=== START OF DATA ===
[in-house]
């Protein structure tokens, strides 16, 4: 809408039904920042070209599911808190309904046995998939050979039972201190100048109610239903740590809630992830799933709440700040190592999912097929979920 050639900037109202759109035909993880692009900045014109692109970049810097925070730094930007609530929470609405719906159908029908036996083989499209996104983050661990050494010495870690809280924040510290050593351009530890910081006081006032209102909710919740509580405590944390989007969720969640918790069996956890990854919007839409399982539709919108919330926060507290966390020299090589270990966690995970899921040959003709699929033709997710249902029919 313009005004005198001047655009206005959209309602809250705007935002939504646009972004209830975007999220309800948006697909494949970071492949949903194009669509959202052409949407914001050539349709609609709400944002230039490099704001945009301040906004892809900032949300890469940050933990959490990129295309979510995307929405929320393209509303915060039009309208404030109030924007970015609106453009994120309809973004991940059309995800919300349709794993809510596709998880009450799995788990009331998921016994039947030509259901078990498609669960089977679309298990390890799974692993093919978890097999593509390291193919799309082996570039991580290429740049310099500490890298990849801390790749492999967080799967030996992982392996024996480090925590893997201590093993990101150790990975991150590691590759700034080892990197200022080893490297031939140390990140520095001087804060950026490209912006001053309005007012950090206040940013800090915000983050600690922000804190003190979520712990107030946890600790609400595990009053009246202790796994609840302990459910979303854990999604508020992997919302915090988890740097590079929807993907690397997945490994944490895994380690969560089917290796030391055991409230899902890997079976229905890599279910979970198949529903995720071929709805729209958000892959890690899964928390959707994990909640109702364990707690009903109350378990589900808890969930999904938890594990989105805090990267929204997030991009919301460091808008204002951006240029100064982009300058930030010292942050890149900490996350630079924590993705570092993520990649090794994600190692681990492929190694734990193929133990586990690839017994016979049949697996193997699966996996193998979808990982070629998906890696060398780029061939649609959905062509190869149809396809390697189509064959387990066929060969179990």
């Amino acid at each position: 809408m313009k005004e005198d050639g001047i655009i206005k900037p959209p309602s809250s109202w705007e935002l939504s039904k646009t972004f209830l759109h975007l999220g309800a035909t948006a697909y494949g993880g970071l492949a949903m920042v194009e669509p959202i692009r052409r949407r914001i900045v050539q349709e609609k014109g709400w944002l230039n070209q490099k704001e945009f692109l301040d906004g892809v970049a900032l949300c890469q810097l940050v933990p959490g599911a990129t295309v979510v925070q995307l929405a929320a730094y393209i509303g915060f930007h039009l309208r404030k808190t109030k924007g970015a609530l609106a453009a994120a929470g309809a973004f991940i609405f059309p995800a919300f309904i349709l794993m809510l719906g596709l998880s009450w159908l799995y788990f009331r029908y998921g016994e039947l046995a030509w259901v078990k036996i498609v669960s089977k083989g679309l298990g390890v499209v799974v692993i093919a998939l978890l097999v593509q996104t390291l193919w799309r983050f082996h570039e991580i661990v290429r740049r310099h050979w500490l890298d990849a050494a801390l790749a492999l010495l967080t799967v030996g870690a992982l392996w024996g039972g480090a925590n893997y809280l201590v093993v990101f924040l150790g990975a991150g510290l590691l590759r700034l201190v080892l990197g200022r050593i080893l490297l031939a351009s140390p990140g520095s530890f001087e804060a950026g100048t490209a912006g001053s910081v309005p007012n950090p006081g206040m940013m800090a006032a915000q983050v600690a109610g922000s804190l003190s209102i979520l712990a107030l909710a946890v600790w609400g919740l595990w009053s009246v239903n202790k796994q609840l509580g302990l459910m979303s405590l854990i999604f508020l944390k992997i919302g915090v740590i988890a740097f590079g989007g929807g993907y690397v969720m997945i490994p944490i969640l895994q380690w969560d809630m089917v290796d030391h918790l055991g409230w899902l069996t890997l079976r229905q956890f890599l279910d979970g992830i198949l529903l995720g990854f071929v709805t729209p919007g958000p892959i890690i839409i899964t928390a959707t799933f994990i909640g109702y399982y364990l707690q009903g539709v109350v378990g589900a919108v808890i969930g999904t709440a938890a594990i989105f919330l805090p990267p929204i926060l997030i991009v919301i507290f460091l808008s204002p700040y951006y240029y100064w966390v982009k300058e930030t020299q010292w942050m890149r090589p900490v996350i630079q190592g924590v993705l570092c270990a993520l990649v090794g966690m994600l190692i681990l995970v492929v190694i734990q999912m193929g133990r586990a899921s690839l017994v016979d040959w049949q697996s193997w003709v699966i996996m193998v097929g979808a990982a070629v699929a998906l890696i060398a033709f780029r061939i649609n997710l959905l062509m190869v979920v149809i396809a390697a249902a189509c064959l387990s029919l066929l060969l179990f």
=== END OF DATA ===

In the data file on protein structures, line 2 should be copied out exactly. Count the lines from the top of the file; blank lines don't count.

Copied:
């Protein structure tokens, strides 16, 4: 809408039904920042070209599911808190309904046995998939050979039972201190100048109610239903740590809630992830799933709440700040190592999912097929979920 050639900037109202759109035909993880692009900045014109692109970049810097925070730094930007609530929470609405719906159908029908036996083989499209996104983050661990050494010495870690809280924040510290050593351009530890910081006081006032209102909710919740509580405590944390989007969720969640918790069996956890990854919007839409399982539709919108919330926060507290966390020299090589270990966690995970899921040959003709699929033709997710249902029919 313009005004005198001047655009206005959209309602809250705007935002939504646009972004209830975007999220309800948006697909494949970071492949949903194009669509959202052409949407914001050539349709609609709400944002230039490099704001945009301040906004892809900032949300890469940050933990959490990129295309979510995307929405929320393209509303915060039009309208404030109030924007970015609106453009994120309809973004991940059309995800919300349709794993809510596709998880009450799995788990009331998921016994039947030509259901078990498609669960089977679309298990390890799974692993093919978890097999593509390291193919799309082996570039991580290429740049310099500490890298990849801390790749492999967080799967030996992982392996024996480090925590893997201590093993990101150790990975991150590691590759700034080892990197200022080893490297031939140390990140520095001087804060950026490209912006001053309005007012950090206040940013800090915000983050600690922000804190003190979520712990107030946890600790609400595990009053009246202790796994609840302990459910979303854990999604508020992997919302915090988890740097590079929807993907690397997945490994944490895994380690969560089917290796030391055991409230899902890997079976229905890599279910979970198949529903995720071929709805729209958000892959890690899964928390959707994990909640109702364990707690009903109350378990589900808890969930999904938890594990989105805090990267929204997030991009919301460091808008204002951006240029100064982009300058930030010292942050890149900490996350630079924590993705570092993520990649090794994600190692681990492929190694734990193929133990586990690839017994016979049949697996193997699966996996193998979808990982070629998906890696060398780029061939649609959905062509190869149809396809390697189509064959387990066929060969179990």